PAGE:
What is Oil Sands?
Alberta’s oil reserves play an important role in the Canadian and global economy, supplying stable, reliable energy to the world. Alberta's oil sands have been described by Time Magazine as "Canada's greatest buried energy treasure." But what is oil sand exactly?
Oil sand is a naturally occurring mixture of sand, clay or other minerals, water and bitumen, which is a heavy and extremely viscous oil that must be treated before it can be used by refineries to produce usable fuels such as gasoline and diesel. Bitumen is so viscous that at room temperature it acts much like cold molasses. A variety of treatment methods are currently available to oil sands producers and new methods are put into practice as more research is completed and new technology is developed.
Oil sand can be found in several locations around the globe, including Venezuela, the United States and Russia, but the Athabasca deposit in Alberta is the largest, most developed and utilizes the most technologically advanced production processes.
Historically, oil sand was incorrectly referred to as tar sand due to the now outdated and largely ineffective practice of using it for roofing and paving tar (oil sand will not harden suitably for these purposes). Though they appear to be visibly similar, tar and oil sands are different; while oil sand is a naturally occurring petrochemical, tar is a synthetically produced substance that is largely the last waste product of the destructive degradation of hydrocarbons. Furthermore, their uses are completely different; oil sand can be refined to make oil and ultimately fuel, while tar cannot and has historically been used to seal wood and rope against moisture.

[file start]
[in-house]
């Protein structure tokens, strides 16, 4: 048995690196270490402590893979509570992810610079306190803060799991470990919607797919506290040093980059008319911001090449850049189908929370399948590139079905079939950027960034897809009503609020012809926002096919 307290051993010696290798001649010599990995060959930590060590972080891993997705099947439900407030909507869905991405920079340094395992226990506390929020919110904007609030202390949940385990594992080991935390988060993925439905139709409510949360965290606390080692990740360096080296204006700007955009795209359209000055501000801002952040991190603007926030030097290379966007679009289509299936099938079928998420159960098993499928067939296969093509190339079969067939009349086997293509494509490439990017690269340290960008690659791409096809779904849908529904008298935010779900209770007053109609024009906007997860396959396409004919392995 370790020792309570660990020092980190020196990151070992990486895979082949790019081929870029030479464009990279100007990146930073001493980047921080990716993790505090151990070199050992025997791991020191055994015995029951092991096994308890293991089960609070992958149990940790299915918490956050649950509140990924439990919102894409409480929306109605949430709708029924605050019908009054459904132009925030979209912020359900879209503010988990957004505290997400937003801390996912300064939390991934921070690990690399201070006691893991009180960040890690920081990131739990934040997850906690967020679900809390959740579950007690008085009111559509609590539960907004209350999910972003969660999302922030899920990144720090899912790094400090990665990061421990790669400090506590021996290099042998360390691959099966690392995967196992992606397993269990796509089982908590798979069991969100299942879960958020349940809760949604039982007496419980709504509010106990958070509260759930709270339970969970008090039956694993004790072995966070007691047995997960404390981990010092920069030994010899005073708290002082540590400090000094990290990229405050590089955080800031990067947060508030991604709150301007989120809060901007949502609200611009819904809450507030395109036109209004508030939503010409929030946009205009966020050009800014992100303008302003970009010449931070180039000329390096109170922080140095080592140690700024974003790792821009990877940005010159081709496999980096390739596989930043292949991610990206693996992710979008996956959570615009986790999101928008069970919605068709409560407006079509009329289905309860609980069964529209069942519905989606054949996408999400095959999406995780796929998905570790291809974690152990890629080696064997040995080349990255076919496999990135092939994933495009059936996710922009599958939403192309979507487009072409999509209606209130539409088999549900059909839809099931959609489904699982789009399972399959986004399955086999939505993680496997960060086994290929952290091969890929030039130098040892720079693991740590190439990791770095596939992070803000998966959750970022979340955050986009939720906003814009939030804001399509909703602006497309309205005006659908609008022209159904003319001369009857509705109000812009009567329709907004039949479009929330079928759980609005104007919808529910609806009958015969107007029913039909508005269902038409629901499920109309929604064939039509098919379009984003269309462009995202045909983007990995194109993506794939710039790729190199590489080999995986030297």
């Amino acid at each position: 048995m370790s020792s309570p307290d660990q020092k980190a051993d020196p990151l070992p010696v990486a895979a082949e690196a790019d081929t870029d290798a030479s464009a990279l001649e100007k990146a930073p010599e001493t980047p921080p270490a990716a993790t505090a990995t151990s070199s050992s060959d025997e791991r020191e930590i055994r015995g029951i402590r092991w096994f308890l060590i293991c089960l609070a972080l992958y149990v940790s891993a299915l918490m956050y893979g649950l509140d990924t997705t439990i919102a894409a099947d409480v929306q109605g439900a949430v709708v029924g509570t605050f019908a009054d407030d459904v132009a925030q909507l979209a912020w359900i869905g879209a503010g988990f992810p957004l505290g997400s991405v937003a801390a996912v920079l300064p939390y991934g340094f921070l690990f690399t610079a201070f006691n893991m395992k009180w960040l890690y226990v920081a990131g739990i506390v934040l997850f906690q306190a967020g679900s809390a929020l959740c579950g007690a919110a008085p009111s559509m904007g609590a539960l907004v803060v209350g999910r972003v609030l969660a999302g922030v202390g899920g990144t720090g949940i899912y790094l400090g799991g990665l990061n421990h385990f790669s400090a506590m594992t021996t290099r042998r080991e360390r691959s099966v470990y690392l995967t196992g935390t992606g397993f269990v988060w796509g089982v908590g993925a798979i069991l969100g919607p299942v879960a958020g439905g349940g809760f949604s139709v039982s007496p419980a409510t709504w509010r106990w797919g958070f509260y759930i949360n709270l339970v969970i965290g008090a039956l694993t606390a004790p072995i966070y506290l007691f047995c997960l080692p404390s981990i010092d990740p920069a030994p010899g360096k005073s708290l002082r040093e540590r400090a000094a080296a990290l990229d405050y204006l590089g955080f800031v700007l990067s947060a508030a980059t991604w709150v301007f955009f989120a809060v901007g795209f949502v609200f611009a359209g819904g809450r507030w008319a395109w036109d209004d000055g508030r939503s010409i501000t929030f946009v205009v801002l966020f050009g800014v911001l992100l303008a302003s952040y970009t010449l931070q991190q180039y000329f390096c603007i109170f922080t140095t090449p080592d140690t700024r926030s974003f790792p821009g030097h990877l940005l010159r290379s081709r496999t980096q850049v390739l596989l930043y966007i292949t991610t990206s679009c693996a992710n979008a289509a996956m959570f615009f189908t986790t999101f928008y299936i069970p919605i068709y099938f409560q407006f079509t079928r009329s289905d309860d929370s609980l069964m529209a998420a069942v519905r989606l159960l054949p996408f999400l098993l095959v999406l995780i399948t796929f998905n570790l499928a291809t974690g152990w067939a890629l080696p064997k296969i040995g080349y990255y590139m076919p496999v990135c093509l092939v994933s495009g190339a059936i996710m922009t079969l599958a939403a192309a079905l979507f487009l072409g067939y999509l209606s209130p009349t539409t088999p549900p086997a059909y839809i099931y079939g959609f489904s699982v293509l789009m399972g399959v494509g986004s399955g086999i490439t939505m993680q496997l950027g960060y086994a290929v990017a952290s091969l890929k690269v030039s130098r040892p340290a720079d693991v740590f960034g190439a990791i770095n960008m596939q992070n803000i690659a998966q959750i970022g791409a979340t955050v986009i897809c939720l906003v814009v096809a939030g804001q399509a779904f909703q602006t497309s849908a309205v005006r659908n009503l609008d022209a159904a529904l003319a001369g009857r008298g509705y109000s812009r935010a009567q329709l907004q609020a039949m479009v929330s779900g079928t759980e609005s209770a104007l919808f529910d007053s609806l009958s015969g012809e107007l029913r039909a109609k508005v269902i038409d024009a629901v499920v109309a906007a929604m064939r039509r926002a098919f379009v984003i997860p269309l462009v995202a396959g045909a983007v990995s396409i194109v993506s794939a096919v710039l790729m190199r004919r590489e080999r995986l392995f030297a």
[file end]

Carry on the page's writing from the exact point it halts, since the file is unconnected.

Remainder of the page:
The earliest documented oil sands mining operation was set up in 1745 in northeastern France, with refining capabilities added in 1857. Oil sand has also been used by ancient civilizations such as Canadian First Nations for waterproofing.
In 1929, the Dominion of Canada issued a patent to Dr. Karl A. Clark for the hot-water extraction process for separating bitumen from oil sands. This process laid the groundwork for the large-scale methods used by today’s producers of Canadian oil sands. Read more.